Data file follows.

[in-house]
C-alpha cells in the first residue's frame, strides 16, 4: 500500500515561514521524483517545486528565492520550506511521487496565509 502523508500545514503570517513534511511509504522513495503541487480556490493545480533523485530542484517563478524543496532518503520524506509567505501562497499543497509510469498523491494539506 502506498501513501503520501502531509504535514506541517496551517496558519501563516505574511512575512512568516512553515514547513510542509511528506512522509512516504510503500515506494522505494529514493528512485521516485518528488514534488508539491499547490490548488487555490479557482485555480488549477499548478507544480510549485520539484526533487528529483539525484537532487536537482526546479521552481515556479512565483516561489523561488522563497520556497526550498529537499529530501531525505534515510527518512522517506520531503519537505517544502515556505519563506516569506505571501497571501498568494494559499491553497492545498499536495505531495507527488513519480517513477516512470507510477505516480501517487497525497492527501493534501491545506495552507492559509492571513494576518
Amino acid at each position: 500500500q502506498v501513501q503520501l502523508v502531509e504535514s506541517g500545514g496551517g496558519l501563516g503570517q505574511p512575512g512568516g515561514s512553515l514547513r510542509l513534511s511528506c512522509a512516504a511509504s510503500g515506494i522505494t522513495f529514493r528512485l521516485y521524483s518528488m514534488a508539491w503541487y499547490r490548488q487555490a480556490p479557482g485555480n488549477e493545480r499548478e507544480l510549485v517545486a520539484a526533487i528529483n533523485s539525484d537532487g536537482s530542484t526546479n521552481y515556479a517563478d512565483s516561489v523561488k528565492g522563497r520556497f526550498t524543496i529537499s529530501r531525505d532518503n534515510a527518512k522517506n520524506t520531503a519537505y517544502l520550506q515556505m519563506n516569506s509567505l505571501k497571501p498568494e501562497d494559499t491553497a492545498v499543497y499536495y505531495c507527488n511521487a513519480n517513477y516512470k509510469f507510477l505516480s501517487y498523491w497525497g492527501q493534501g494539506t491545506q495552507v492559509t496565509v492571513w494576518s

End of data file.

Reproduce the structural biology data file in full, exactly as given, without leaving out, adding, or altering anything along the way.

[in-house]
C-alpha cells in the first residue's frame, strides 16, 4: 500500500515561514521524483517545486528565492520550506511521487496565509 502523508500545514503570517513534511511509504522513495503541487480556490493545480533523485530542484517563478524543496532518503520524506509567505501562497499543497509510469498523491494539506 502506498501513501503520501502531509504535514506541517496551517496558519501563516505574511512575512512568516512553515514547513510542509511528506512522509512516504510503500515506494522505494529514493528512485521516485518528488514534488508539491499547490490548488487555490479557482485555480488549477499548478507544480510549485520539484526533487528529483539525484537532487536537482526546479521552481515556479512565483516561489523561488522563497520556497526550498529537499529530501531525505534515510527518512522517506520531503519537505517544502515556505519563506516569506505571501497571501498568494494559499491553497492545498499536495505531495507527488513519480517513477516512470507510477505516480501517487497525497492527501493534501491545506495552507492559509492571513494576518
Amino acid at each position: 500500500q502506498v501513501q503520501l502523508v502531509e504535514s506541517g500545514g496551517g496558519l501563516g503570517q505574511p512575512g512568516g515561514s512553515l514547513r510542509l513534511s511528506c512522509a512516504a511509504s510503500g515506494i522505494t522513495f529514493r528512485l521516485y521524483s518528488m514534488a508539491w503541487y499547490r490548488q487555490a480556490p479557482g485555480n488549477e493545480r499548478e507544480l510549485v517545486a520539484a526533487i528529483n533523485s539525484d537532487g536537482s530542484t526546479n521552481y515556479a517563478d512565483s516561489v523561488k528565492g522563497r520556497f526550498t524543496i529537499s529530501r531525505d532518503n534515510a527518512k522517506n520524506t520531503a519537505y517544502l520550506q515556505m519563506n516569506s509567505l505571501k497571501p498568494e501562497d494559499t491553497a492545498v499543497y499536495y505531495c507527488n511521487a513519480n517513477y516512470k509510469f507510477l505516480s501517487y498523491w497525497g492527501q493534501g494539506t491545506q495552507v492559509t496565509v492571513w494576518s